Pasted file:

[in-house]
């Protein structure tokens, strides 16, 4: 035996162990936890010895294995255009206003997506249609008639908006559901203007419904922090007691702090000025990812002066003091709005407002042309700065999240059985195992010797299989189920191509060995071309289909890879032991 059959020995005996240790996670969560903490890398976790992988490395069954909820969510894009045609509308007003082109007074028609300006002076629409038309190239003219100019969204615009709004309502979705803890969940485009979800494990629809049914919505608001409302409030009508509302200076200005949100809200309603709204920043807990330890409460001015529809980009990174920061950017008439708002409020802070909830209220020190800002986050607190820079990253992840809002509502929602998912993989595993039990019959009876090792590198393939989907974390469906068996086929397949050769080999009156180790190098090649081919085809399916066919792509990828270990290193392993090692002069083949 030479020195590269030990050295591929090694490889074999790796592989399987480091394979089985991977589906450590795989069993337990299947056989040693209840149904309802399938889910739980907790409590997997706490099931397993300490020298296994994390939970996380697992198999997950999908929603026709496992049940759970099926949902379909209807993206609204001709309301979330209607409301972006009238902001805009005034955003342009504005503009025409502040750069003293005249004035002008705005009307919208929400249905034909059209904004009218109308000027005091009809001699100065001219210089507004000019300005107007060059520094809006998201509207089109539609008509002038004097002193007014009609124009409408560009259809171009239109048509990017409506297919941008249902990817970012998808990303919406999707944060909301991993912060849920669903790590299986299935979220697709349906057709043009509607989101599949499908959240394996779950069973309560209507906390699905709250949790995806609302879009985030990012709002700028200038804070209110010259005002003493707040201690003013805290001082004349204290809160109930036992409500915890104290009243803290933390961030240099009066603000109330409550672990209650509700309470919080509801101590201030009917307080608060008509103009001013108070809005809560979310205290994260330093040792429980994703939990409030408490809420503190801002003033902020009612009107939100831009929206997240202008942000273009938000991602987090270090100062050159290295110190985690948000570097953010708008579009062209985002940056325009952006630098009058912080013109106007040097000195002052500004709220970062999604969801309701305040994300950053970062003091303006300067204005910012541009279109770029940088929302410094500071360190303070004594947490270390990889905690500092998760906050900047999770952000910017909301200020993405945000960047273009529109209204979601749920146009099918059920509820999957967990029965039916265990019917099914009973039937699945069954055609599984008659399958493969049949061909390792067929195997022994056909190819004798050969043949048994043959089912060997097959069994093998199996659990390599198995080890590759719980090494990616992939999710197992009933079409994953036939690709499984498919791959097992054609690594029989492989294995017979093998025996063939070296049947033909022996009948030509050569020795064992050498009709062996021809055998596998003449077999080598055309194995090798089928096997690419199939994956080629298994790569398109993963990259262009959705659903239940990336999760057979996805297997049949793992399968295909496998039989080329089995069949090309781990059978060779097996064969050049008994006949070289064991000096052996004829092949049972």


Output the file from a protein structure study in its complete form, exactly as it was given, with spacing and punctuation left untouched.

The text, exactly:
[in-house]
């Protein structure tokens, strides 16, 4: 035996162990936890010895294995255009206003997506249609008639908006559901203007419904922090007691702090000025990812002066003091709005407002042309700065999240059985195992010797299989189920191509060995071309289909890879032991 059959020995005996240790996670969560903490890398976790992988490395069954909820969510894009045609509308007003082109007074028609300006002076629409038309190239003219100019969204615009709004309502979705803890969940485009979800494990629809049914919505608001409302409030009508509302200076200005949100809200309603709204920043807990330890409460001015529809980009990174920061950017008439708002409020802070909830209220020190800002986050607190820079990253992840809002509502929602998912993989595993039990019959009876090792590198393939989907974390469906068996086929397949050769080999009156180790190098090649081919085809399916066919792509990828270990290193392993090692002069083949 030479020195590269030990050295591929090694490889074999790796592989399987480091394979089985991977589906450590795989069993337990299947056989040693209840149904309802399938889910739980907790409590997997706490099931397993300490020298296994994390939970996380697992198999997950999908929603026709496992049940759970099926949902379909209807993206609204001709309301979330209607409301972006009238902001805009005034955003342009504005503009025409502040750069003293005249004035002008705005009307919208929400249905034909059209904004009218109308000027005091009809001699100065001219210089507004000019300005107007060059520094809006998201509207089109539609008509002038004097002193007014009609124009409408560009259809171009239109048509990017409506297919941008249902990817970012998808990303919406999707944060909301991993912060849920669903790590299986299935979220697709349906057709043009509607989101599949499908959240394996779950069973309560209507906390699905709250949790995806609302879009985030990012709002700028200038804070209110010259005002003493707040201690003013805290001082004349204290809160109930036992409500915890104290009243803290933390961030240099009066603000109330409550672990209650509700309470919080509801101590201030009917307080608060008509103009001013108070809005809560979310205290994260330093040792429980994703939990409030408490809420503190801002003033902020009612009107939100831009929206997240202008942000273009938000991602987090270090100062050159290295110190985690948000570097953010708008579009062209985002940056325009952006630098009058912080013109106007040097000195002052500004709220970062999604969801309701305040994300950053970062003091303006300067204005910012541009279109770029940088929302410094500071360190303070004594947490270390990889905690500092998760906050900047999770952000910017909301200020993405945000960047273009529109209204979601749920146009099918059920509820999957967990029965039916265990019917099914009973039937699945069954055609599984008659399958493969049949061909390792067929195997022994056909190819004798050969043949048994043959089912060997097959069994093998199996659990390599198995080890590759719980090494990616992939999710197992009933079409994953036939690709499984498919791959097992054609690594029989492989294995017979093998025996063939070296049947033909022996009948030509050569020795064992050498009709062996021809055998596998003449077999080598055309194995090798089928096997690419199939994956080629298994790569398109993963990259262009959705659903239940990336999760057979996805297997049949793992399968295909496998039989080329089995069949090309781990059978060779097996064969050049008994006949070289064991000096052996004829092949049972």